Update 04/07: the preview is already out ahead of the June release. If you're an Insider member, try it.
This is the translation of my original post in Brazilian Portuguese.
Yesterday was a pretty remarkable and historical day for Microsoft, I even think it might be an Era dividing moment, at least from my personal perspective. Since then I was trying to figure out a way to register this moment for posterity.
Prologue - 1995 to 2005, the 1st Decade
By Era dividing moment, I mean it for us, software developers. We have been through moments like this before. For example, the release of Turbo Pascal in 1983, the release of Visual Basic in 1991, the release of Java in 1995, the first Linux distros such as Slackware in 1993, the release of OS X in 2000 and its transition from PowerPC to Intel processors in 2005.
The new century opened with the apex of the Internet Bubble, we had 9/11 and the Bubble Crash. But the Internet came, stayed and blossomed. Personal devices were born with Palm and iPod. In 2001 Microsoft released its Windows XP and it would make it suffer the bitter sweet legacy for the next decade and half. On the opposite side, a year before, the still much smaller Apple would initiate its explosive come back with the brand new and highly desirable iMac, iBook and iPod. It would launch the BSD UNIX based OS X, creating the perfect system for both consumers and developers, the missed promise neither NEXT nor the earlier Apple never achieved.
2005 would reach its peak with the also explosive revelation of the love affair between Apple and Intel, traditionally married to Microsoft, and OS X would sing on Intel processors, allowing another giant leap for Apple marketshare growth. This revealed something else: OS X could sing on PowerPC, Intel and possibly something else, being built to be agnostic. It was a matter of time until it could run on smaller and more energy efficient ARM processors, which was what happened in 2007 with the launch of the iPhone. Arguably the most successful technology launch in history.
2005 to 2015 - 2nd Decade
On the midst of all this, Microsoft ate dust from the competitors, miserably failed the Windows Vista promise, it had a dull albeit competent Windows 7, but again failed with Windows 8. Finally, with the release of Windows 10 by the end of 2014 things started to change. The effects of Steve Jobs passing by the end of 2011 are now obvious: Apple has stopped.
Since 2011 we had nothing but small incremental improvements. Nothing of significance, nothing new at all. I believe the last big iPhone launch was iPhone 5 in 2012. The last big feline release of OS X was Mountain Lion in 2011. In the meantime Google stepped ahead in the mobile front when KitKat was released in 2013, in my personal oppinion, the first time it stood on equal footing with iOS.
In summary, from 1999 until 2005, in general, we had 2 major mainstream options for software developers: Java and .NET. Yes, PHP had respectable adoption but it was never much more than customizing Wordpress or Magento most of the time, never the same league as Java or .NET, all the rest were niche groups. But from 2006 we saw a whole new generation of developers in the so called "Web 2.0", the post-Google, SEO, UX, quick iterations, Agility with capital "A". It was the dawn for Ruby, Python, then Node.
2010 saw the mobile development world blossoming and speeding up, particularly a singular kind of application: the "Cloud" variety, where a native "app" connected to remote servers to offload data and processing, particularly to Amazon AWS services. AWS started in 2006, by the way.
Microsoft played catch up all this time and stayed out of this tidal change, suffering the hungover of Vista. It kept its purely enterprise profit centers with SQL Server, Office licences, but out of the "cutting-edge".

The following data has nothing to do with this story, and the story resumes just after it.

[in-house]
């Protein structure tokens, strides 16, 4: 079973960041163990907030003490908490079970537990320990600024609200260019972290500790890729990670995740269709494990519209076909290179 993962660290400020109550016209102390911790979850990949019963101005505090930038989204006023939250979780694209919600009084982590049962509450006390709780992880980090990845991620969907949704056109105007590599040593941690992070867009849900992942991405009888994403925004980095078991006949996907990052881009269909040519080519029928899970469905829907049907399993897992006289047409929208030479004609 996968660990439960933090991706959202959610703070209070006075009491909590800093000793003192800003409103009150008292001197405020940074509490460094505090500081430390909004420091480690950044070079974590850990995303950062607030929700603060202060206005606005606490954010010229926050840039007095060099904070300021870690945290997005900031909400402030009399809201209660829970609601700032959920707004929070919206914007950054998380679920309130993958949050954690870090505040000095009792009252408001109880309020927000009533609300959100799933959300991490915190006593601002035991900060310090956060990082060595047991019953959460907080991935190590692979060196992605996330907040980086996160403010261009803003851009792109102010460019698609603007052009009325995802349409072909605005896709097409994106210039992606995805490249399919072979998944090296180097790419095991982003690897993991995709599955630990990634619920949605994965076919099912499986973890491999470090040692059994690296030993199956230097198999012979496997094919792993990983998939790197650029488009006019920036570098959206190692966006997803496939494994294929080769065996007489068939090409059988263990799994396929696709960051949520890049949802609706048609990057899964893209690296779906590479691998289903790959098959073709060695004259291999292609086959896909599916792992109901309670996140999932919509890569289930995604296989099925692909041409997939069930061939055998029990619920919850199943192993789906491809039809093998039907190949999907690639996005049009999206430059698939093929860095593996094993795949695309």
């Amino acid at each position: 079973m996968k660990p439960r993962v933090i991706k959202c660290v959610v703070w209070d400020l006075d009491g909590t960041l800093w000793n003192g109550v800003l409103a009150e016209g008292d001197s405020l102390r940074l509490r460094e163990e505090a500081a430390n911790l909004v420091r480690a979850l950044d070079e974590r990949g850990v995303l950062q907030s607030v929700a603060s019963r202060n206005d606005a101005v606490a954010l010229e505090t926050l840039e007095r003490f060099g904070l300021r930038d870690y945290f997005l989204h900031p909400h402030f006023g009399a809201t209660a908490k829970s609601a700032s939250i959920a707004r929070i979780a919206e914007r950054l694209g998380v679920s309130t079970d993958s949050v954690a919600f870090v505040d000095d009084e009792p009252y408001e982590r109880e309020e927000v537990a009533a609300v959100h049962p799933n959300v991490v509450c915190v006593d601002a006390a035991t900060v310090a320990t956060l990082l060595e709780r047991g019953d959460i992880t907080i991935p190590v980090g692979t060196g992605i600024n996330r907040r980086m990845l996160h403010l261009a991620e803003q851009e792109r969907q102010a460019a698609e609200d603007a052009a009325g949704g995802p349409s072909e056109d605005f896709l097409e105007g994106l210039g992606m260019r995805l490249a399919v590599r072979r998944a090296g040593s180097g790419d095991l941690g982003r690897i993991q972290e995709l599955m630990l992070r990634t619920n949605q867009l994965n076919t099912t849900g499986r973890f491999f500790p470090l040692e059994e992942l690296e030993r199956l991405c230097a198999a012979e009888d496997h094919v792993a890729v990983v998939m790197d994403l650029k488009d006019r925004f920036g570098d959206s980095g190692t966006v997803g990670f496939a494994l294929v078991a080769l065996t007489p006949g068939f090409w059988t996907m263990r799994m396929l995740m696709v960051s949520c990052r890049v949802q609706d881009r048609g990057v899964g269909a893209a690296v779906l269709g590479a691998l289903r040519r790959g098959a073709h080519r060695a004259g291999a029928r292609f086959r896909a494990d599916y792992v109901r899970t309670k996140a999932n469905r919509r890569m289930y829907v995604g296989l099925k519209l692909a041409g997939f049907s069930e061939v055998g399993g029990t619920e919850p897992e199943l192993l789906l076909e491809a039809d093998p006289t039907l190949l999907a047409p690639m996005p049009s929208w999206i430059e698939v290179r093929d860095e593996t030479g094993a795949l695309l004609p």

In fact, I'd state that the Era dividing moment came in 2013 when Ballmer stepped out, closing the "Gates Extended Era" and allowing Satya Nadella to step up as the leader of the new dawn. There are obviously smart brains in Microsoft architecting all of what we are discussing now from many years back, but I say "era dividing moment" in symbolic ways, as the end of the Highlander-"there can only be one"-Culture.
The 1995 Prophecy that the Internet would destroy the Windows hegemony actually came to be. And in the post-Moore Era computation became not only accessible but ubiquitous. Think about it: to have a cluster of "super" computers back in 1995 you needed serious investments that only universites and big corporations could afford. Today? Create your own cluster of EC2 instances right now and pay the equivalent of a popular videogame console for a month of serious computation.
I was an MS-DOS user since 1988, I changed to Windows 95 since it was launched and I spent the next following 10 years primarily developing software on Windows in the enterprise (yes, I know my ways in the undergrounds of the dared Registry and Windows debugging). I did Visual Basic, ASP, .NET, Java, PHP. But I wanted to be able to use Perl, PHP, Python, Ruby, natively in Linux. But I also still wanted and needed Office and Photoshop.
The answer was clearly OS X. With the release of Tiger it became serious. I started in a Mac Mini G4 in 2004. It had exceptional usability, far ahead of Windows XP, and access to all the UNIX I ever wanted in a single box.
The Core Duo and 64-bit Core 2 Duo was decisive for Intel and Apple. Tiger would sing on Intel in 2005, then it was a no-brainer: it was time to change. Now I would spend the following decade in OS X developing software in a different platform, with different tools and culture. It was my whole Ruby story that you know well if you have been following my blog since 2006.
2015 on forward, Epilogue
2015 arrived, almost 4 years after Jobs passing. An important gap which gave enough time for non-Mac platforms to finally catch up and surpass in many fronts. We are in the Software as Service Era. We don't "buy" software no more. We "subscribe" to services.
We are passed the Post-PC Era. We are passed the Smartphone Era. We are in the Everything as a Service Era. Our very identity is but a Facebook profile. Our voice is Whatsapp or Snapchat. Everything we go create tons of data. We are in the Big Data Era. Volumes of useless information that no SQL Server could ever dream to manage.